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Bream dip: Some fun eating of a tasty fish

Posted: December 14, 2013 - 2:15pm
GAME AND FISH COMMISSION ILLUSTRATION)  A favorite for many Arkansas anglers is the redear bream, also called shellcracker. It is tasty on the table, too.   Arkansas Game and Fish Commission
Arkansas Game and Fish Commission
GAME AND FISH COMMISSION ILLUSTRATION) A favorite for many Arkansas anglers is the redear bream, also called shellcracker. It is tasty on the table, too.

We’ll call it bream dip for simplicity’s sake, but it’s a fun food item that can enliven most any party or just an evening of watching a ball game on television.

Ball game? This goes well with tailgating, too.

Bream are everywhere in Arkansas, and many fishing outings wind up with a bunch of small but tasty fish on a stringer. It is no secret that some careful work with a filleting knife will result in a quantity of little boneless pieces of fish ready for cooking or ready for freezing to be joined by a future quantity.

Bream fillets are small. Conventional preparation by coating in seasoned corn meal then frying does not always work well. The little fillets tend to overcook before they are brown.

One alternative is to make a dip.

This includes cooking the bream fillets by smoking, steaming, poaching or boiling in a bag. None of these methods takes long because – again – the fillets are small.

All right, you have about a half-pound of cooked bream fillets. What follows is a general recipe that can have a jillion alternatives or personal touches. The variations can be fun, but keep in mind that whatever you put into the mix should not overpower the delicate taste of the fish.

You’ve got the half-pound of cooked bream. Flake it with a fork or with a sharp knife. Set aside.

Mix an 8-ounce package of softened cream cheese, two tablespoons of chili sauce or cocktail sauce, a tablespoon of sour cream, a teaspoon of lemon juice and two tablespoons of chopped green onions.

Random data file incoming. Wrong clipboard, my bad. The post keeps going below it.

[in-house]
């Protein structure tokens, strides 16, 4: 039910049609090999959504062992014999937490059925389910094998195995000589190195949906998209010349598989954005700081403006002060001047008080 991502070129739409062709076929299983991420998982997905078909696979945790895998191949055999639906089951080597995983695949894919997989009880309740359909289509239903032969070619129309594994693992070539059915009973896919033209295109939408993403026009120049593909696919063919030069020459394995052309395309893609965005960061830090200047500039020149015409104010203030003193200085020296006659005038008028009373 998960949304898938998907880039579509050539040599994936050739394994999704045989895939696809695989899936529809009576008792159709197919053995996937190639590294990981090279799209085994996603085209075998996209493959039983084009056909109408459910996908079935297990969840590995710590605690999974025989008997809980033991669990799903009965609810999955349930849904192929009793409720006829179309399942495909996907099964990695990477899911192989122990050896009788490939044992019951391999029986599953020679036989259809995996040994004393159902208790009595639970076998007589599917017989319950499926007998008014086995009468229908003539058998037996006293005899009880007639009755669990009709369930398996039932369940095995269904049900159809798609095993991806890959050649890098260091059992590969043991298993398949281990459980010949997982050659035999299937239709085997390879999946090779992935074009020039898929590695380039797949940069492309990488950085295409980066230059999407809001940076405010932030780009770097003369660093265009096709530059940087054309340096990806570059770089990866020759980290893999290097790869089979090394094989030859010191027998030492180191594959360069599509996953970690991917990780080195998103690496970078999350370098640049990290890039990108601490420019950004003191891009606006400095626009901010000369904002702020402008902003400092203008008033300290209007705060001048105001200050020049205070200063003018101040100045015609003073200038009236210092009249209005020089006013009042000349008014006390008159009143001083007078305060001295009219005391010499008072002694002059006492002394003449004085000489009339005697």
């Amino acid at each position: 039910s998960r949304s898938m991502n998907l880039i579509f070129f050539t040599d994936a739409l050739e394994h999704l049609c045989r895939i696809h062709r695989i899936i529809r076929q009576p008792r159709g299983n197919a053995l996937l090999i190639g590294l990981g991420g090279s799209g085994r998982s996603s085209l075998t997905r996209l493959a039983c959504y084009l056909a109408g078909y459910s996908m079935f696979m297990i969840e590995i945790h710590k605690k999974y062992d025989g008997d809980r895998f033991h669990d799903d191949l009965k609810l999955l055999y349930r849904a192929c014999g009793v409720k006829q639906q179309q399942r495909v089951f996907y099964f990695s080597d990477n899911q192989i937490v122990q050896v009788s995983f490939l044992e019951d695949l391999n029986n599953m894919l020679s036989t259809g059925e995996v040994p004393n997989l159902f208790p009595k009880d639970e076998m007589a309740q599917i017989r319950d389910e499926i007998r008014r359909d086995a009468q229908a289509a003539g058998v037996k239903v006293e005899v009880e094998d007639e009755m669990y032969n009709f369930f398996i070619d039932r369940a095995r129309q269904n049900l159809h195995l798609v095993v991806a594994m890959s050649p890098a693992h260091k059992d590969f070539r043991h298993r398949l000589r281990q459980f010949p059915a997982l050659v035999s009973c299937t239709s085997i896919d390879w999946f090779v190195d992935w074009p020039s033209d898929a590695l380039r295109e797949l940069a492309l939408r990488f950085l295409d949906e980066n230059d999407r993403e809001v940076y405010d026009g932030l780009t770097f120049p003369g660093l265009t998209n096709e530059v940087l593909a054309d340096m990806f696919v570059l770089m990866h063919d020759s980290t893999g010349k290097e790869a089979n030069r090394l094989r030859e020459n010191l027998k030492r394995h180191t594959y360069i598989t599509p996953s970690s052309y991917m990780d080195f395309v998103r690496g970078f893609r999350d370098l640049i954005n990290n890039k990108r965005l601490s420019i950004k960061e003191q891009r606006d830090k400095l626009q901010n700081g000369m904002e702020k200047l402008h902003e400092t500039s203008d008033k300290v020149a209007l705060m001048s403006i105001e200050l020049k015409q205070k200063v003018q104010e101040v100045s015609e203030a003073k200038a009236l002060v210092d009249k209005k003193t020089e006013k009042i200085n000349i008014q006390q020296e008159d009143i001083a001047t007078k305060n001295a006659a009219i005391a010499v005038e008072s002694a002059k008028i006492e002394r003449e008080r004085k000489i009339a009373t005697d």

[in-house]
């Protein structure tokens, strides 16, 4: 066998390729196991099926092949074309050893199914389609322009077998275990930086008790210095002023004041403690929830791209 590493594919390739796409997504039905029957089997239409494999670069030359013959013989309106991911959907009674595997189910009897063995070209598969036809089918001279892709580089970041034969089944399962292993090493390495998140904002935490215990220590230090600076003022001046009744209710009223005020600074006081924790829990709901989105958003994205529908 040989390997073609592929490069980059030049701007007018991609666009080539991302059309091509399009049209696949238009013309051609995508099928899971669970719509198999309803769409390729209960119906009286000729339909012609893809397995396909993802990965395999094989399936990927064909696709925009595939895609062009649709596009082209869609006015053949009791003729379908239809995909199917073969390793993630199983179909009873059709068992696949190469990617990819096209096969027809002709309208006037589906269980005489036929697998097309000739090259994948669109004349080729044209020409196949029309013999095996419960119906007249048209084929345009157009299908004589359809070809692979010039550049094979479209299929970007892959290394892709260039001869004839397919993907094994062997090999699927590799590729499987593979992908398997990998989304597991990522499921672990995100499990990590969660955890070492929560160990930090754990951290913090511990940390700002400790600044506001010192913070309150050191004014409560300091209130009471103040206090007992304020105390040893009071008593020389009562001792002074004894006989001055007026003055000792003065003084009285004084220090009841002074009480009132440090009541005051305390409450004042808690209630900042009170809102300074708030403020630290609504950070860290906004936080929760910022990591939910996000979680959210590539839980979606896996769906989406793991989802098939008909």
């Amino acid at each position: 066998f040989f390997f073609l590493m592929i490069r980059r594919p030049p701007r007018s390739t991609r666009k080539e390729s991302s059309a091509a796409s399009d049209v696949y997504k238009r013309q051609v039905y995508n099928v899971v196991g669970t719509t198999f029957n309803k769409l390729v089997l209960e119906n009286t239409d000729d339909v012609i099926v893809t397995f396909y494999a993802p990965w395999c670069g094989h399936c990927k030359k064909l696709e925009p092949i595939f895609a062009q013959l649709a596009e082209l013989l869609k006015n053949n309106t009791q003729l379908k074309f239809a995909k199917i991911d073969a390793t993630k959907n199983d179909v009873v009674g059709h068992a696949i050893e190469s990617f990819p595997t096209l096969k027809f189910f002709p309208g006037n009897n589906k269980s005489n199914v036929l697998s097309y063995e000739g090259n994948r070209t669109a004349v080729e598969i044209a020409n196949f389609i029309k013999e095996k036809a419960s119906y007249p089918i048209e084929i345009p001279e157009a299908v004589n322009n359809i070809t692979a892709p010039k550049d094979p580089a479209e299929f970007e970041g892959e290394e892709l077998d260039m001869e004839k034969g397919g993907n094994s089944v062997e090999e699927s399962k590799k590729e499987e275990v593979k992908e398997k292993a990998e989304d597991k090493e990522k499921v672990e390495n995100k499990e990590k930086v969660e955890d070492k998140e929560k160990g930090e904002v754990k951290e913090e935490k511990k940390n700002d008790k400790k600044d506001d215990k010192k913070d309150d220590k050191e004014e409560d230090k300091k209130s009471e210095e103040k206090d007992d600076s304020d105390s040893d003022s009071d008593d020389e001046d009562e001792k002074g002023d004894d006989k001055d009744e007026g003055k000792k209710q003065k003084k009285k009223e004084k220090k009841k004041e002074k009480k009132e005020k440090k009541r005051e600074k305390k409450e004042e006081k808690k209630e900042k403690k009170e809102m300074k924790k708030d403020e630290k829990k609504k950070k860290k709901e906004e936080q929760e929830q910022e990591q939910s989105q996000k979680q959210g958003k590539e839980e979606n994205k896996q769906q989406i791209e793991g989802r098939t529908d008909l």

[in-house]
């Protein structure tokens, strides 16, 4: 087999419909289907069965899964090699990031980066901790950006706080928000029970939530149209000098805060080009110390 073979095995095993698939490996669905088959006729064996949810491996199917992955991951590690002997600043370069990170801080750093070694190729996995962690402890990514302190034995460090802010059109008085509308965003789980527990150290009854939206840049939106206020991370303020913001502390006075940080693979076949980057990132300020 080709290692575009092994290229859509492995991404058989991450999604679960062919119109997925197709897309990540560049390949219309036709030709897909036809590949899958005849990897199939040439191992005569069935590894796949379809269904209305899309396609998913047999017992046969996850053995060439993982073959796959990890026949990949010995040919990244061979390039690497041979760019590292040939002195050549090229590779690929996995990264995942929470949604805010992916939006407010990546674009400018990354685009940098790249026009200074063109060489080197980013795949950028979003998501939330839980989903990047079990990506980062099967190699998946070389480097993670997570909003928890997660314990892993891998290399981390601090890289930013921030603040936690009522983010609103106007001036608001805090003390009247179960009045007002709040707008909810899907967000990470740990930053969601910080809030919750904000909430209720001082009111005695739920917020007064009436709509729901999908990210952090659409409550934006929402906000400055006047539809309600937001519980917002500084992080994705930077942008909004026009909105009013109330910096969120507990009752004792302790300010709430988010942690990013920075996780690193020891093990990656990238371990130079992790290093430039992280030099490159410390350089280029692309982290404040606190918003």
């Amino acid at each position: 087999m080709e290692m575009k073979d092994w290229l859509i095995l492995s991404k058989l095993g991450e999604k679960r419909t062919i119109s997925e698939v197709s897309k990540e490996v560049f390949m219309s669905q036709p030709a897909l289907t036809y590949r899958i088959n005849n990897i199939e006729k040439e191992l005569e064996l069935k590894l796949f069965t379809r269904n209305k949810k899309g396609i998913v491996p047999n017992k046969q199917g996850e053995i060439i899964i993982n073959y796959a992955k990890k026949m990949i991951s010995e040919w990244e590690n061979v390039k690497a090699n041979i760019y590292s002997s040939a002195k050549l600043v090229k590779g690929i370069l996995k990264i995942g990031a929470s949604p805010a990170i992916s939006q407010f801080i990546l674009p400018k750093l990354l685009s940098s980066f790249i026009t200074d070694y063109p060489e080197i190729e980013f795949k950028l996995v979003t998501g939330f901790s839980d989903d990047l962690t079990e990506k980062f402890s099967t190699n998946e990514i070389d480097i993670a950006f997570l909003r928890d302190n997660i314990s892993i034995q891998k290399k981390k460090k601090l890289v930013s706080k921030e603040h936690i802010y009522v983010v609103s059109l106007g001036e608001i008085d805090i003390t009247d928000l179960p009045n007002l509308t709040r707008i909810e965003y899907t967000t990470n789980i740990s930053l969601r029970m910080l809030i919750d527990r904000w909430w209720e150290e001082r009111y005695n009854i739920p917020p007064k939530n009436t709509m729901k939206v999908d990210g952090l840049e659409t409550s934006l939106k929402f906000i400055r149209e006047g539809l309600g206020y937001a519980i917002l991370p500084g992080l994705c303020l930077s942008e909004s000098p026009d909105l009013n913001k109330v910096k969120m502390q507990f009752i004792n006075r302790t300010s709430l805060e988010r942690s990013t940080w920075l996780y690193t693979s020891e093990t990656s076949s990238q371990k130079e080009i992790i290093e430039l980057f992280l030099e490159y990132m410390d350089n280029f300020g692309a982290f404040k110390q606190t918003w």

Stir in a teaspoon of seasoning — this can be Cavender’s, Tony Chachere’s, dry Italian seasoning, dry ranch dressing or an all-purpose mix that you use for grilling and other recipes.

Stir in a teaspoon of prepared or grated horseradish and one-fourth teaspoon of minced garlic.

Mix well, then add the flaked cooked bream and mix well again.

Serve any way you choose — with crackers, dipping chips, toast points. Use it as hors d’ouevres. It can be spooned over lettuce or fresh baby spinach and used as a main dish salad for a light lunch or supper.

The variations are infinite. Substitutions are in order, meaning to use what is available without a special trip to a grocery. A splash of lemon juice is an optional addition. No chili sauce or cocktail sauce? Use ketchup and some chili powder. No chili powder? Use red, cayenne, pepper. No sour cream? Use cottage cheese or ricotta cheese.

The cream cheese that is the foundation of bream dip can be Neufchatel cheese, a common substitute that is available in most supermarkets. Neufchatel cheese is a tad lower in calories than regular cream cheese, and the taste is similar.

Back to a basic — cooking those bream fillets.

If you have a smoker or a patio grill with a cover, the bream fillets can go into a wire basket for an hour or so over low heat. The smoky flavor in the dip is preferred by many people.

Poaching means dropping the fillets gently into simmering water for just a few minutes then dipping out with a slotted spoon. The fish will turn opaque. Check with a fork for the familiar “flakes easily with a fork” doneness.

Steam in a basket or rack just above boiling water for a few minutes and check with a fork.

Put the fillets in a zip-type bag and drop in gently boiling water for a few minutes.

Try some bream dip. You’ll want to put your individual touch to it.

Joe Mosby is the retired news editor of the Arkansas Game and Fish Commission and Arkansas’ best known outdoor writer. His work is distributed by the Arkansas News Bureau in Little Rock. He can be reached by e-mail at jhmosby@cyberback.com.

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